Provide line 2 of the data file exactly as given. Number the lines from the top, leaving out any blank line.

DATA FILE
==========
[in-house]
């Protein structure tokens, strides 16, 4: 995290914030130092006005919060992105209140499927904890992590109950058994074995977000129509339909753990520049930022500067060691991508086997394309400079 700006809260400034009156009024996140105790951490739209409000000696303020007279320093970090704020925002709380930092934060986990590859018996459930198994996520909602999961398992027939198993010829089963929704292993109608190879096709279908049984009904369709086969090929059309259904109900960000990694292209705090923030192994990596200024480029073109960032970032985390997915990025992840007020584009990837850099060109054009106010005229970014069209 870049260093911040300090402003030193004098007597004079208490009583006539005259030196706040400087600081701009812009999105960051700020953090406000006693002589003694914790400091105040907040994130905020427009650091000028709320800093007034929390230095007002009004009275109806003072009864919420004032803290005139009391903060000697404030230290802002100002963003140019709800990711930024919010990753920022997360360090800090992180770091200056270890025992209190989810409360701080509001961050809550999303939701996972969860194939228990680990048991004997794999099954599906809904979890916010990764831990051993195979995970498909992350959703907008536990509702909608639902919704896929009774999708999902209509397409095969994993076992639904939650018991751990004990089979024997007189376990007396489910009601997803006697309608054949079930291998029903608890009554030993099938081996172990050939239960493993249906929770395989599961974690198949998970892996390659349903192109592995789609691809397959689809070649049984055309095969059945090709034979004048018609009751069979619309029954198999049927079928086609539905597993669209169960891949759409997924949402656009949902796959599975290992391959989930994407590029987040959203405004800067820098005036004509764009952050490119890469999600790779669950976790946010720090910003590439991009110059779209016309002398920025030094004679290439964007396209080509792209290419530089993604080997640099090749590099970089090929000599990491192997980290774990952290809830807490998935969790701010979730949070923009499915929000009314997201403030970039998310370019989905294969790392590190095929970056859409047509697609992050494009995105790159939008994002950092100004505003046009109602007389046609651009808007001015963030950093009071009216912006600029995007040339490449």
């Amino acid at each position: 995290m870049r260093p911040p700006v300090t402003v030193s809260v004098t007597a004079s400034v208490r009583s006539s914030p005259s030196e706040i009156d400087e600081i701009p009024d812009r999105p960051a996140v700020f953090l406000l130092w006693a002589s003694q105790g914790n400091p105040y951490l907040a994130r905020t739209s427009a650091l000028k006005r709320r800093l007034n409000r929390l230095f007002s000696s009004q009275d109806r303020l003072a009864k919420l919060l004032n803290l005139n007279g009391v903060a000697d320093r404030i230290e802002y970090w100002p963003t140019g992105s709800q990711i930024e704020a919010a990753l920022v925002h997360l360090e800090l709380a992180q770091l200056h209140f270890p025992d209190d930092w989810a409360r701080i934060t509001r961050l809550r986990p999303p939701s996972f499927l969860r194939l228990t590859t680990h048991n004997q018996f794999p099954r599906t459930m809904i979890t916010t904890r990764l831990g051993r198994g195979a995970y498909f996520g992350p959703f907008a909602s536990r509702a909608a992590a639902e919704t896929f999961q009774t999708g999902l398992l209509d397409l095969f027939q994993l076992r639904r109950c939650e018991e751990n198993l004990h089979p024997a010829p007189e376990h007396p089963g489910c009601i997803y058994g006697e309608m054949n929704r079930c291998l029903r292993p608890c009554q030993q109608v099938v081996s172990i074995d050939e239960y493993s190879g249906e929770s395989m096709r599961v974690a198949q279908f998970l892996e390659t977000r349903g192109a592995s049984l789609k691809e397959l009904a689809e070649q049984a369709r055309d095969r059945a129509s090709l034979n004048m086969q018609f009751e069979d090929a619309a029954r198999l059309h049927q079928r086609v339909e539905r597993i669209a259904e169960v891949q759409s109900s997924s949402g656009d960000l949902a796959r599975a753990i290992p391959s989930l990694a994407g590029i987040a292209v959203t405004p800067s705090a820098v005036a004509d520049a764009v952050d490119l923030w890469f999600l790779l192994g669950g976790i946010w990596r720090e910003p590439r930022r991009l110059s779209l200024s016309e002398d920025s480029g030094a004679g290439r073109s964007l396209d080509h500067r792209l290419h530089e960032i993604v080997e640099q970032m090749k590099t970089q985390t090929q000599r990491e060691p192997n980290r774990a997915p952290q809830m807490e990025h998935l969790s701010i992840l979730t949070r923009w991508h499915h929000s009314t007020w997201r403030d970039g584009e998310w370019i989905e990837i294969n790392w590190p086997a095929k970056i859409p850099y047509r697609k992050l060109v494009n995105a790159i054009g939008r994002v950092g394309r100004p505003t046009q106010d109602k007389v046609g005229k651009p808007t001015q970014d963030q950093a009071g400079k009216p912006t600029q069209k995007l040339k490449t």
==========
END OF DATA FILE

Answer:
């Protein structure tokens, strides 16, 4: 995290914030130092006005919060992105209140499927904890992590109950058994074995977000129509339909753990520049930022500067060691991508086997394309400079 700006809260400034009156009024996140105790951490739209409000000696303020007279320093970090704020925002709380930092934060986990590859018996459930198994996520909602999961398992027939198993010829089963929704292993109608190879096709279908049984009904369709086969090929059309259904109900960000990694292209705090923030192994990596200024480029073109960032970032985390997915990025992840007020584009990837850099060109054009106010005229970014069209 870049260093911040300090402003030193004098007597004079208490009583006539005259030196706040400087600081701009812009999105960051700020953090406000006693002589003694914790400091105040907040994130905020427009650091000028709320800093007034929390230095007002009004009275109806003072009864919420004032803290005139009391903060000697404030230290802002100002963003140019709800990711930024919010990753920022997360360090800090992180770091200056270890025992209190989810409360701080509001961050809550999303939701996972969860194939228990680990048991004997794999099954599906809904979890916010990764831990051993195979995970498909992350959703907008536990509702909608639902919704896929009774999708999902209509397409095969994993076992639904939650018991751990004990089979024997007189376990007396489910009601997803006697309608054949079930291998029903608890009554030993099938081996172990050939239960493993249906929770395989599961974690198949998970892996390659349903192109592995789609691809397959689809070649049984055309095969059945090709034979004048018609009751069979619309029954198999049927079928086609539905597993669209169960891949759409997924949402656009949902796959599975290992391959989930994407590029987040959203405004800067820098005036004509764009952050490119890469999600790779669950976790946010720090910003590439991009110059779209016309002398920025030094004679290439964007396209080509792209290419530089993604080997640099090749590099970089090929000599990491192997980290774990952290809830807490998935969790701010979730949070923009499915929000009314997201403030970039998310370019989905294969790392590190095929970056859409047509697609992050494009995105790159939008994002950092100004505003046009109602007389046609651009808007001015963030950093009071009216912006600029995007040339490449």